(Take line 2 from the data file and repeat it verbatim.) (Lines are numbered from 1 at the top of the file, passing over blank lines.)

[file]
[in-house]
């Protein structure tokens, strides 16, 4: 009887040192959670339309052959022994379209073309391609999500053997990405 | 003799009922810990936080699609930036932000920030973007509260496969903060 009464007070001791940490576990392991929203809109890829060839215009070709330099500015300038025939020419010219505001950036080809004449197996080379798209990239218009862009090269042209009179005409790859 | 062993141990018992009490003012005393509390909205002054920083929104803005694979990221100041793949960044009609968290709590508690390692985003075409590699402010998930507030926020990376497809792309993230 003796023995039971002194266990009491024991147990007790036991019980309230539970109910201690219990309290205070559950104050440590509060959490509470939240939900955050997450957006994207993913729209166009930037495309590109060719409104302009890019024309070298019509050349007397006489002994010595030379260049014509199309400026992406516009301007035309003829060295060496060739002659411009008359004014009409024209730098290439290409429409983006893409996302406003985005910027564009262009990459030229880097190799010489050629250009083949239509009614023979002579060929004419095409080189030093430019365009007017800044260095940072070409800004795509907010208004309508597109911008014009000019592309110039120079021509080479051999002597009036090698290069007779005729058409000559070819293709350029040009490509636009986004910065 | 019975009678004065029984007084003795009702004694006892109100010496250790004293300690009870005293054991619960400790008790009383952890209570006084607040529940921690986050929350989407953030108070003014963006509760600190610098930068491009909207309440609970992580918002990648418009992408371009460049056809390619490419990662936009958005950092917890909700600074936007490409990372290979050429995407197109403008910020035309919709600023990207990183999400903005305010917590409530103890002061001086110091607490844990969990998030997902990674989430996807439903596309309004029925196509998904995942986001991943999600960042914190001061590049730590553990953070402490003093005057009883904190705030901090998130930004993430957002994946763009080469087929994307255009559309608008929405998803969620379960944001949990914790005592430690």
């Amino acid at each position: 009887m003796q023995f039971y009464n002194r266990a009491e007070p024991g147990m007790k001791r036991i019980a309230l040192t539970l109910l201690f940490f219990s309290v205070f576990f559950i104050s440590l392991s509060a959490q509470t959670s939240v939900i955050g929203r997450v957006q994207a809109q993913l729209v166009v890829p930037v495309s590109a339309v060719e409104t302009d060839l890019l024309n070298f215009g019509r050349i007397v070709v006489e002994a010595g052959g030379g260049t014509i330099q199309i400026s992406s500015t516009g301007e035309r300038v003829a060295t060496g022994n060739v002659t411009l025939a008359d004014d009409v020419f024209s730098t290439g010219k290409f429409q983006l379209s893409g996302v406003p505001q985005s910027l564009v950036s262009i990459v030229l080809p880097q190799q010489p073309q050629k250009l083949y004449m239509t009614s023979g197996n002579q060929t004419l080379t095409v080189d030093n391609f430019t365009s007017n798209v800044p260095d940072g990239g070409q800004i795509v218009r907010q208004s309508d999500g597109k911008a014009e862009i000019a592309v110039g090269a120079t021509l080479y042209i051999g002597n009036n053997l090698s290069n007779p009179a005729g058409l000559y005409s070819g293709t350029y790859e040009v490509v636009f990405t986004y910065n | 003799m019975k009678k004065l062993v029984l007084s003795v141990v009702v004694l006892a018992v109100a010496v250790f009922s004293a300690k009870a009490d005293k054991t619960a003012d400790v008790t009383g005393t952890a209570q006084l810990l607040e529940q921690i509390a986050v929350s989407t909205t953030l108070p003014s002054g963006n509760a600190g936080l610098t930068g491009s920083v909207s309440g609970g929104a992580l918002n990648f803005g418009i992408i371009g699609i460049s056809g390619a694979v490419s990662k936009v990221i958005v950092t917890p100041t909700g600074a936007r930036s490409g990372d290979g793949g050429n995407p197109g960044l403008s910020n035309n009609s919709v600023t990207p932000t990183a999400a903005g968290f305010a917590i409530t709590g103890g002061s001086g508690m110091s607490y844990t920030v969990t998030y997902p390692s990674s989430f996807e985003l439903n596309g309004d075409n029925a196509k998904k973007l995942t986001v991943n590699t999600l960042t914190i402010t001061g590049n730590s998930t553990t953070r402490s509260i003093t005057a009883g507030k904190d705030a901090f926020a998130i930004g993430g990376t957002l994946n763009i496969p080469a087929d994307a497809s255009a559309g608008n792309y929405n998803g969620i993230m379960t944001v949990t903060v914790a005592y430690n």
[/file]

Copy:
């Protein structure tokens, strides 16, 4: 009887040192959670339309052959022994379209073309391609999500053997990405 | 003799009922810990936080699609930036932000920030973007509260496969903060 009464007070001791940490576990392991929203809109890829060839215009070709330099500015300038025939020419010219505001950036080809004449197996080379798209990239218009862009090269042209009179005409790859 | 062993141990018992009490003012005393509390909205002054920083929104803005694979990221100041793949960044009609968290709590508690390692985003075409590699402010998930507030926020990376497809792309993230 003796023995039971002194266990009491024991147990007790036991019980309230539970109910201690219990309290205070559950104050440590509060959490509470939240939900955050997450957006994207993913729209166009930037495309590109060719409104302009890019024309070298019509050349007397006489002994010595030379260049014509199309400026992406516009301007035309003829060295060496060739002659411009008359004014009409024209730098290439290409429409983006893409996302406003985005910027564009262009990459030229880097190799010489050629250009083949239509009614023979002579060929004419095409080189030093430019365009007017800044260095940072070409800004795509907010208004309508597109911008014009000019592309110039120079021509080479051999002597009036090698290069007779005729058409000559070819293709350029040009490509636009986004910065 | 019975009678004065029984007084003795009702004694006892109100010496250790004293300690009870005293054991619960400790008790009383952890209570006084607040529940921690986050929350989407953030108070003014963006509760600190610098930068491009909207309440609970992580918002990648418009992408371009460049056809390619490419990662936009958005950092917890909700600074936007490409990372290979050429995407197109403008910020035309919709600023990207990183999400903005305010917590409530103890002061001086110091607490844990969990998030997902990674989430996807439903596309309004029925196509998904995942986001991943999600960042914190001061590049730590553990953070402490003093005057009883904190705030901090998130930004993430957002994946763009080469087929994307255009559309608008929405998803969620379960944001949990914790005592430690």